Two women and a man are seen seated on a podium.
From left, commissioners Leanne Fitch, Michael MacDonald, chair, and Kim Stanton deliver the final report of the Mass Casualty Commission inquiry into the mass murders in rural Nova Scotia in Truro, N.S., on Thursday. (Darren Calabrese/The Canadian Press)

The commissioners determined that "the future of the RCMP and of provincial policing requires focused re-evaluation," said Fitch.

"Significant changes are needed to address various community safety and well-being needs of the 21st century. To do so, the existing culture of policing must change."

The commissioners say the RCMP must adopt a more strategic or co-ordinated approach to contract policing policies and core policing functions.

"For Nova Scotia in particular, we call for a community-wide process to discuss and decide the future structure of policing services in this province."

A culture of learning and accountability within the RCMP and all police services is required, said Fitch.

"We need a complete overhaul of police education in Canada, followed by recruiting officers suitable for modernized policing," Fitch said. "Such transformation is essential to improve all aspects of the RCMP's future work."

Victims' families react to Portapique inquiry report

6 months ago
Duration 1:44
Family members spoke after the Mass Casualty Commission released its final report nearly three years after 22 people were killed across Nova Scotia.

Robert Gordon, a former police officer and professor emeritus with Simon Fraser University's school of criminology, said the commission's report highlights the problem with disorganized policing that exists across the country.

Although he said dramatic reform of the RCMP must happen as soon as possible, Gordon is skeptical about how the federal and provincial governments will respond to the recommendations.

"I think they'll probably wriggle on the hook and try to evade their responsibilities because that's been the pattern with respect to police reform across the country for many years," he said.

It will be a challenge because the reforms essentially call for "the demolition of a Canadian icon," but Gordon said politicians cannot shy away from that work.

"The people of Canada deserve an effective system of policing, which they do not have," he said.

The commissioners' report takes aim at so-called contract policing, which involves the police services the RCMP provide to much of rural Canada.

"There is a long history of efforts to reform the RCMP's contract policing services model to be more responsive to the needs of ... (the)  communities they represent," the report says. "These efforts have largely failed to resolve long-standing criticisms."

The RCMP's other main role is federal policing, an $890-million operation that involves 5,000 employees investigating organized crime, border integrity and cybercrime. By contrast, contract policing involves 18,000 employees and cost $3.2 billion in the 2021-22 fiscal year."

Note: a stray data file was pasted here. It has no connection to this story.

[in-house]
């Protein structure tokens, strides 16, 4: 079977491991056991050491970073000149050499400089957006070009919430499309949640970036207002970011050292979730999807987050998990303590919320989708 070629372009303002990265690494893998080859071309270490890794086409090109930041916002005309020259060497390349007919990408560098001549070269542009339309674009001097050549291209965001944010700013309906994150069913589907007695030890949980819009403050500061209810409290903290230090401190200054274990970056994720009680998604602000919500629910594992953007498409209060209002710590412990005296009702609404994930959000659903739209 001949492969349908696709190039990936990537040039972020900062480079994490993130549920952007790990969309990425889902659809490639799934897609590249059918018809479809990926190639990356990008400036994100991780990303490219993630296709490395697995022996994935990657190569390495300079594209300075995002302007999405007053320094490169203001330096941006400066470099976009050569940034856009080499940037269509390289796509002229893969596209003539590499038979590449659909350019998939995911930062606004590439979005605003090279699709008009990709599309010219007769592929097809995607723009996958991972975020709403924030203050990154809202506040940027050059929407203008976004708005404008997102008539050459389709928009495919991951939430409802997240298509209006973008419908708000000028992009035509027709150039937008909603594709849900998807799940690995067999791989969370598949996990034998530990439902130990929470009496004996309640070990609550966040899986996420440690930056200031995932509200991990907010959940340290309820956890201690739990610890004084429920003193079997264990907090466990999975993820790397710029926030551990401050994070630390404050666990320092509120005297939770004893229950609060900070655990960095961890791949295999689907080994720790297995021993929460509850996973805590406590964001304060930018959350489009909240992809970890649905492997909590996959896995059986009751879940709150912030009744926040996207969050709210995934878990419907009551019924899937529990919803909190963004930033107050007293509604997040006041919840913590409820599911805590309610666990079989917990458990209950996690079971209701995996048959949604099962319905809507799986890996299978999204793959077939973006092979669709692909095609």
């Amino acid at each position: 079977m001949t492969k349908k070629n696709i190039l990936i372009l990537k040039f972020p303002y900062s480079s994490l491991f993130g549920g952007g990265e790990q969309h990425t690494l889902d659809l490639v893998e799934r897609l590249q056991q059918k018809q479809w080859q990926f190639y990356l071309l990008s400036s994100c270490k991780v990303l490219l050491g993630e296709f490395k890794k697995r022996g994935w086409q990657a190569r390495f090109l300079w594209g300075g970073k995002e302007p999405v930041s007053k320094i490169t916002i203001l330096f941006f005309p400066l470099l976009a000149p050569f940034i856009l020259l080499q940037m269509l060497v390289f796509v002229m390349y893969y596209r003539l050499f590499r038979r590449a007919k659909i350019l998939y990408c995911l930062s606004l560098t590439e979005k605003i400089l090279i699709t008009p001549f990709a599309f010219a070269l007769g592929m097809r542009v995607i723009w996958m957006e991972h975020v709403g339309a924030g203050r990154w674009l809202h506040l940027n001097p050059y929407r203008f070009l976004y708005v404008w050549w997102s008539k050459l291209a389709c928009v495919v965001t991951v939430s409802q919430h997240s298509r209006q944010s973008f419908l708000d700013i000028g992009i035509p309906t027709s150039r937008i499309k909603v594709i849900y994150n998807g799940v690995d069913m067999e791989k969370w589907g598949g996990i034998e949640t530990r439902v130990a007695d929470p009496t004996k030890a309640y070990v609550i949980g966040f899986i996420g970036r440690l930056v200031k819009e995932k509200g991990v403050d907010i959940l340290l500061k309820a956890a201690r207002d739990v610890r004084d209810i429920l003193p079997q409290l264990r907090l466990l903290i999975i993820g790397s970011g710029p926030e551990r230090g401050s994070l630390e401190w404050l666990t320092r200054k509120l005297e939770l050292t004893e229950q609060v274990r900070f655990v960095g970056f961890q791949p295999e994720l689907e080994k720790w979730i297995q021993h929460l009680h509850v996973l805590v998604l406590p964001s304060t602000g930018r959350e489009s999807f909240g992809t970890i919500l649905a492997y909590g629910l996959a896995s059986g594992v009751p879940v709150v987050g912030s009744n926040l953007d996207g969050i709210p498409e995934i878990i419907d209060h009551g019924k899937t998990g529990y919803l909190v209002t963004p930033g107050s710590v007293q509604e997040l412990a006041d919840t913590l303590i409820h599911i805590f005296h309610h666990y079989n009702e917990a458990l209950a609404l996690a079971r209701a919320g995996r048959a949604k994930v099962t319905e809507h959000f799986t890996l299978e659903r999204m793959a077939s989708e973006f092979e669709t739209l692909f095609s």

N.S. premier accepts commissioners' challenge

The commission is calling for the federal and Nova Scotia governments to jointly form an Implementation and mutual accountability body to be responsible for creating an implementation plan, and providing regular updates to government and the public.

The body would include representatives from the government, RCMP, municipal police and "those most affected and key communities."

Nova Scotia Premier Tim Houston, who attended the event in Truro, said he accepts the commissioners' challenge to implement the recommendations. He said the province would participate in a board to oversee that work and provide accountability.

Assistant Commissioner Dennis Daley, commanding officer of the RCMP in Nova Scotia responds to yesterday's report from the Mass Casualty Commission.

Houston said government officials would work through the recommendations that deal specifically with policing in the province.

"Our only objective is to make sure that people are safe in our communities," he told reporters.

"How we're policed, how law enforcement personnel are trained, those are big discussions to have and we're anxious to have those discussions."

MacDonald noted that the report is not the first to make such recommendations, but with commitment and action from political and police leaders, policymakers, community groups, first responders and members of the public, it could be the last.

"Future acts of violence are preventable, if we have the will to do what is necessary."

Calls for an RCMP overhaul in N.S. mass shooting report

6 months ago
Duration 17:10
Three years after 22 people were killed in a mass shooting in Nova Scotia, an inquiry has condemned the RCMPs response, calling for a major overhaul of the force.

If you are experiencing distress or overwhelming emotions at any time, you can call the Nova Scotia Provincial Crisis Line 24/7 at 1-888-429-8167. The Nova Scotia Provincial Crisis Service can also provide contacts for other crisis services that are available if you live outside Nova Scotia.

If you or someone you know is struggling in any way, you can call 211 or visit 211 offers help 24 hours a day in more than one hundred languages and will be able to connect you directly to the right services for your needs.

The Kids Help Phone is a national helpline that provides confidential support at 1-800-668-6868 or Text CONNECT to 686868.

Additional supports for across Canada are available at



Michael Gorman is a reporter in Nova Scotia whose coverage areas include Province House, rural communities, and health care. Contact him with story ideas at

With files from The Canadian Press, Jean Laroche, and Angela MacIvor

Add some “good” to your morning and evening.

A variety of newsletters you'll love, delivered straight to you.

Sign up now